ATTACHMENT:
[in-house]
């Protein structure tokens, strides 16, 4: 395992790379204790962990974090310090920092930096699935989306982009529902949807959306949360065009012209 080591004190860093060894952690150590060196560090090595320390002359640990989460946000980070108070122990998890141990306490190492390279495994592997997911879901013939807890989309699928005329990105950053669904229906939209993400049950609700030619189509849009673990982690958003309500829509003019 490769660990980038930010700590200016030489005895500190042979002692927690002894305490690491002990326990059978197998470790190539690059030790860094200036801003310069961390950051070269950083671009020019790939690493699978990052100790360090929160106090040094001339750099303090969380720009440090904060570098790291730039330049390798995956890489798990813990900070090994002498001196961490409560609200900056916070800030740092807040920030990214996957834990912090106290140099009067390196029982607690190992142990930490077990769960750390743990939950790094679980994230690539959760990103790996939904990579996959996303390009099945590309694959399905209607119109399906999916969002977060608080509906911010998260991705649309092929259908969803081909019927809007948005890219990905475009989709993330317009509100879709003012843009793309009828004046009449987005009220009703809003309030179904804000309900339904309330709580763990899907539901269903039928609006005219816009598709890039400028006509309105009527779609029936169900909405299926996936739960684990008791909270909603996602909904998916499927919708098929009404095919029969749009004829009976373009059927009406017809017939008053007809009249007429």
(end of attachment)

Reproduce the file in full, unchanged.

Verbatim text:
[in-house]
């Protein structure tokens, strides 16, 4: 395992790379204790962990974090310090920092930096699935989306982009529902949807959306949360065009012209 080591004190860093060894952690150590060196560090090595320390002359640990989460946000980070108070122990998890141990306490190492390279495994592997997911879901013939807890989309699928005329990105950053669904229906939209993400049950609700030619189509849009673990982690958003309500829509003019 490769660990980038930010700590200016030489005895500190042979002692927690002894305490690491002990326990059978197998470790190539690059030790860094200036801003310069961390950051070269950083671009020019790939690493699978990052100790360090929160106090040094001339750099303090969380720009440090904060570098790291730039330049390798995956890489798990813990900070090994002498001196961490409560609200900056916070800030740092807040920030990214996957834990912090106290140099009067390196029982607690190992142990930490077990769960750390743990939950790094679980994230690539959760990103790996939904990579996959996303390009099945590309694959399905209607119109399906999916969002977060608080509906911010998260991705649309092929259908969803081909019927809007948005890219990905475009989709993330317009509100879709003012843009793309009828004046009449987005009220009703809003309030179904804000309900339904309330709580763990899907539901269903039928609006005219816009598709890039400028006509309105009527779609029936169900909405299926996936739960684990008791909270909603996602909904998916499927919708098929009404095919029969749009004829009976373009059927009406017809017939008053007809009249007429």